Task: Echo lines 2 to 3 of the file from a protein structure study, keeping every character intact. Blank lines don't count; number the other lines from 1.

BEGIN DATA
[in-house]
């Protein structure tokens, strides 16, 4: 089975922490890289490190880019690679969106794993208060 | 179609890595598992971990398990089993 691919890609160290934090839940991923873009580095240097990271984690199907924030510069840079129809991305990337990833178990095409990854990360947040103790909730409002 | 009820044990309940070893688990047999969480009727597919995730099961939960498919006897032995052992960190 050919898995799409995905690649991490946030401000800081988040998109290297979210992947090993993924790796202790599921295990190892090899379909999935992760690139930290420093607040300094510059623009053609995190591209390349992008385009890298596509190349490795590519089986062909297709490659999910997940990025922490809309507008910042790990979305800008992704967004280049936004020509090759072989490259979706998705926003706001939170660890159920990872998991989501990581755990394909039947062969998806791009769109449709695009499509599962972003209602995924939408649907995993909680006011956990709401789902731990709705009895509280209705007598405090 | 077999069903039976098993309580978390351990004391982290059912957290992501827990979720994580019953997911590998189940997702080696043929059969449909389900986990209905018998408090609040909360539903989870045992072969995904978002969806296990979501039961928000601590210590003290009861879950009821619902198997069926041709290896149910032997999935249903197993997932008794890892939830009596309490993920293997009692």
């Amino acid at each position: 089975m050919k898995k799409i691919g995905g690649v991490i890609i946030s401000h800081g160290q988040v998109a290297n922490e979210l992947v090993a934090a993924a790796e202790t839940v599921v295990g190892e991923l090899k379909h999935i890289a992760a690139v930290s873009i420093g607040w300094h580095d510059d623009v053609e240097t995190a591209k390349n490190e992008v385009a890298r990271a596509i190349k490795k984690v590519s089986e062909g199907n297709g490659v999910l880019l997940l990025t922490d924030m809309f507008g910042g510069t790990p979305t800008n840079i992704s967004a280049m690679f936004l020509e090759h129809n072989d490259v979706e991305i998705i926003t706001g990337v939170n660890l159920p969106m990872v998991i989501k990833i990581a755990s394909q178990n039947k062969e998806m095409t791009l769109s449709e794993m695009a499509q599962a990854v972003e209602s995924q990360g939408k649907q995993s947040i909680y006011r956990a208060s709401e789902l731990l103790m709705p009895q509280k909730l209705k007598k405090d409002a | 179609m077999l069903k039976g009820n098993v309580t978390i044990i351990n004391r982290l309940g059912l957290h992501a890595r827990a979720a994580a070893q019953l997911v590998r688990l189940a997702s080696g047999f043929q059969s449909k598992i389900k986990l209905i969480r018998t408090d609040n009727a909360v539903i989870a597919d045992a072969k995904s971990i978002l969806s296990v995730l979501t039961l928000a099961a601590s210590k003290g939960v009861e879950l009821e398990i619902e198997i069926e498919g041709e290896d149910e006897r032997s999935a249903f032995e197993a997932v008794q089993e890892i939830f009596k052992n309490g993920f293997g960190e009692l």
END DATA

């Protein structure tokens, strides 16, 4: 089975922490890289490190880019690679969106794993208060 | 179609890595598992971990398990089993 691919890609160290934090839940991923873009580095240097990271984690199907924030510069840079129809991305990337990833178990095409990854990360947040103790909730409002 | 009820044990309940070893688990047999969480009727597919995730099961939960498919006897032995052992960190 050919898995799409995905690649991490946030401000800081988040998109290297979210992947090993993924790796202790599921295990190892090899379909999935992760690139930290420093607040300094510059623009053609995190591209390349992008385009890298596509190349490795590519089986062909297709490659999910997940990025922490809309507008910042790990979305800008992704967004280049936004020509090759072989490259979706998705926003706001939170660890159920990872998991989501990581755990394909039947062969998806791009769109449709695009499509599962972003209602995924939408649907995993909680006011956990709401789902731990709705009895509280209705007598405090 | 077999069903039976098993309580978390351990004391982290059912957290992501827990979720994580019953997911590998189940997702080696043929059969449909389900986990209905018998408090609040909360539903989870045992072969995904978002969806296990979501039961928000601590210590003290009861879950009821619902198997069926041709290896149910032997999935249903197993997932008794890892939830009596309490993920293997009692």
């Amino acid at each position: 089975m050919k898995k799409i691919g995905g690649v991490i890609i946030s401000h800081g160290q988040v998109a290297n922490e979210l992947v090993a934090a993924a790796e202790t839940v599921v295990g190892e991923l090899k379909h999935i890289a992760a690139v930290s873009i420093g607040w300094h580095d510059d623009v053609e240097t995190a591209k390349n490190e992008v385009a890298r990271a596509i190349k490795k984690v590519s089986e062909g199907n297709g490659v999910l880019l997940l990025t922490d924030m809309f507008g910042g510069t790990p979305t800008n840079i992704s967004a280049m690679f936004l020509e090759h129809n072989d490259v979706e991305i998705i926003t706001g990337v939170n660890l159920p969106m990872v998991i989501k990833i990581a755990s394909q178990n039947k062969e998806m095409t791009l769109s449709e794993m695009a499509q599962a990854v972003e209602s995924q990360g939408k649907q995993s947040i909680y006011r956990a208060s709401e789902l731990l103790m709705p009895q509280k909730l209705k007598k405090d409002a | 179609m077999l069903k039976g009820n098993v309580t978390i044990i351990n004391r982290l309940g059912l957290h992501a890595r827990a979720a994580a070893q019953l997911v590998r688990l189940a997702s080696g047999f043929q059969s449909k598992i389900k986990l209905i969480r018998t408090d609040n009727a909360v539903i989870a597919d045992a072969k995904s971990i978002l969806s296990v995730l979501t039961l928000a099961a601590s210590k003290g939960v009861e879950l009821e398990i619902e198997i069926e498919g041709e290896d149910e006897r032997s999935a249903f032995e197993a997932v008794q089993e890892i939830f009596k052992n309490g993920f293997g960190e009692l």